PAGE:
Collective Culture and Visualization of Spatiotemporal Information

  1. 1. Shinya Saito

    Ritsumeikan University

  2. 2. Shin Ohno

    Ritsumeikan University

  3. 3. Mitsuyuki Inaba

    Ritsumeikan University

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Introduction Archiving with digital technology is indispensable
for historical cultural heritage items, but we also
have to apply this technology for culture that remains
difficult to form and store. This paper will argue three
important aspects of archiving regional culture, its representation,
sharing, and analysis. Then, in order to deal
with these aspects, we will introduce the environment
KACHINA-CUBE (KC) which we are developing and
evaluate findings of its application. We will start with
elaborating its design concept, then architecture and application,
referring to its related works.
Design Concept
In order to design KC as a tool for archiving regional
culture, we see the following three aspects important,
thus take them into consideration.
Fig. 1 Three levels of cultural representation
Representation Aspect
Developing Valsiner’s concept of culture (Valsiner,
2007), we argue that cultural representations appear in
three levels; personal, collective, and public (See Fig. 1).
The first, personal culture consists of personal memory
and knowledge. The second level of collective culture
can be considered collection of personal cultures. The
third level of public culture is public information, publicly
recognized and found in textbooks and dictionaries.
Public culture is well preserved. Because of complexity
and ambiguity of personal and collective cultures, however,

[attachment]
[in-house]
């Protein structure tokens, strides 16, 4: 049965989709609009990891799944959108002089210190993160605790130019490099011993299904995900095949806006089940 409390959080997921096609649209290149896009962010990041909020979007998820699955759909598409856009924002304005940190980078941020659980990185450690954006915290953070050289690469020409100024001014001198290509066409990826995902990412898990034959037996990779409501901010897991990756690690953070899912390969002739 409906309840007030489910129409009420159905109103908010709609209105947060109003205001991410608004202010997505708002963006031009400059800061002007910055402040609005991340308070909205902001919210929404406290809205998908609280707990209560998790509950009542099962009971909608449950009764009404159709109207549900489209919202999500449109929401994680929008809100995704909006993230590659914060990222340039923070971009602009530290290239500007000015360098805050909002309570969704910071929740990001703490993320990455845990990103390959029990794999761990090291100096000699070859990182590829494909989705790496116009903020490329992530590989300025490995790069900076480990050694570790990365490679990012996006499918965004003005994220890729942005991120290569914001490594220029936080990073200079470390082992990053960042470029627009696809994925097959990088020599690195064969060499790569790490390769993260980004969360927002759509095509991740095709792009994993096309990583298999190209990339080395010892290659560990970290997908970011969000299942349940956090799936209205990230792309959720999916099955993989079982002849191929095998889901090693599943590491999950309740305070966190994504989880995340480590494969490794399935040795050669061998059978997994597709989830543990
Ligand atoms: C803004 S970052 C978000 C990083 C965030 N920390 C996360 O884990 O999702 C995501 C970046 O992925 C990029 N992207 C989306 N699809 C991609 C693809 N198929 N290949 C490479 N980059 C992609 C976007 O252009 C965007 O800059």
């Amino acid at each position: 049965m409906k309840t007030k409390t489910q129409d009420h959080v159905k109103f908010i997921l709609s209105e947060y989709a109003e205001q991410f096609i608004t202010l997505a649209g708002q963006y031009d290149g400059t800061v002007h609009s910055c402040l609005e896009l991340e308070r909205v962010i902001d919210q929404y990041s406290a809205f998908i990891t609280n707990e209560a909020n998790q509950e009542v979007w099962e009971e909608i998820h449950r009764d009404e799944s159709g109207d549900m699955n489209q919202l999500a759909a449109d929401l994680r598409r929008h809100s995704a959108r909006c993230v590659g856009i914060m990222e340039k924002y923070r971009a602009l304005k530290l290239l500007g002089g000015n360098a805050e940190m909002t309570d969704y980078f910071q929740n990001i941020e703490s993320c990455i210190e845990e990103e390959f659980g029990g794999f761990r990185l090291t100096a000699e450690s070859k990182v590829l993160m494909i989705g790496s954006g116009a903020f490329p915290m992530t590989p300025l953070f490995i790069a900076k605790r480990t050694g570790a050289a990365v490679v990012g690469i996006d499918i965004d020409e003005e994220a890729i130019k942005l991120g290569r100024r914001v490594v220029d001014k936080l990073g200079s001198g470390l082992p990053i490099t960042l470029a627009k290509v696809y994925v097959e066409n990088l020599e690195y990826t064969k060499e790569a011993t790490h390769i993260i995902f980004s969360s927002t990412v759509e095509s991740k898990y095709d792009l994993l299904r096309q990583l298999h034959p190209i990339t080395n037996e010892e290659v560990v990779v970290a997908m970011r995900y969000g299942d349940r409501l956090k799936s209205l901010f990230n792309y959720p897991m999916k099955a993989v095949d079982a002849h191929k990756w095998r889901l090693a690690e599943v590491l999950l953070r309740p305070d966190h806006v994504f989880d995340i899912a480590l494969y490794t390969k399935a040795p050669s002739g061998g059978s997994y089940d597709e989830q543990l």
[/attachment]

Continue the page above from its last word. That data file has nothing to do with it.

researchers are still struggling with how to preserve
these two, which should be understood by putting them
in their socio-cultural contexts. Taking a socio-cultural
approach, Wertsch (1998) advocates to treat narratives
as artifacts, the key to represent culture.
Sharing Aspect
W3C puts tremendous efforts to create standardized
frameworks for Web, and researchers in digital humanities
regard semantic web technology as one of the key
research fields. This kind of technology gives us various
chances to share data for other use. We believe archived
cultural data should be standardized to fit in this framework,
which allows users to access data and utilize them
in various platforms.
Analytical Aspect
To research history and culture in a specific region, oral
history plays an important role to make us understand
them. Collection of oral history in a specific area reveals
what kind of life experience people had and/or have in
the area, their similarities and differences.
Valsinar and Sato (2006) propose the concept of Trajectory
Equifinality Model (TEM) as a framework to
analyze personal experience which suggests diverse and
possible trajectories based on three concepts: Bifurcation
Point (BFP), Obligatory Passage Point (OPP), and
Equifinality Point (EFP). BFP is a point of each person’s
behavior branching or forking into new types of behavior
by his or her choice. OPP means, literally, Obligatory
Passage Point which most of the people have to go
through because of their own logic, institutions, and customs.
EFP is defined as the final state that individuals
equally reach from different initial conditions. Focusing
on OPP and EFP to investigates cultural recognition that
people in a particular region share, this paper describes
the KC system that assists users to seek through multiple
narratives and identify OPP/EFP in construction of the
regional culture.
Giving consideration into these three aspects, we have
been developing KC system. As for the representation
aspect, we accept Wertsch’s propose and design the software
to hold data of spatiotemporal information.
We decided to design KC in three dimensions, two dimensions
for geographical information and another one for temporal information. In this virtual 3D space
(CUBE model) (see Fig. 2), users can post formal and
informal story fragments. Among them, we call formal
ones history fragments, and informal fragments story
ones. KC also supports researchers to make linkages
among fragments in periodical or logical order. We call a
set of cultural fragments storyline.
As for the sharing aspect, we apply RDF/OWL to define
our data. Its extensive and flexible definition is suitable
for our system and motivates other researchers to access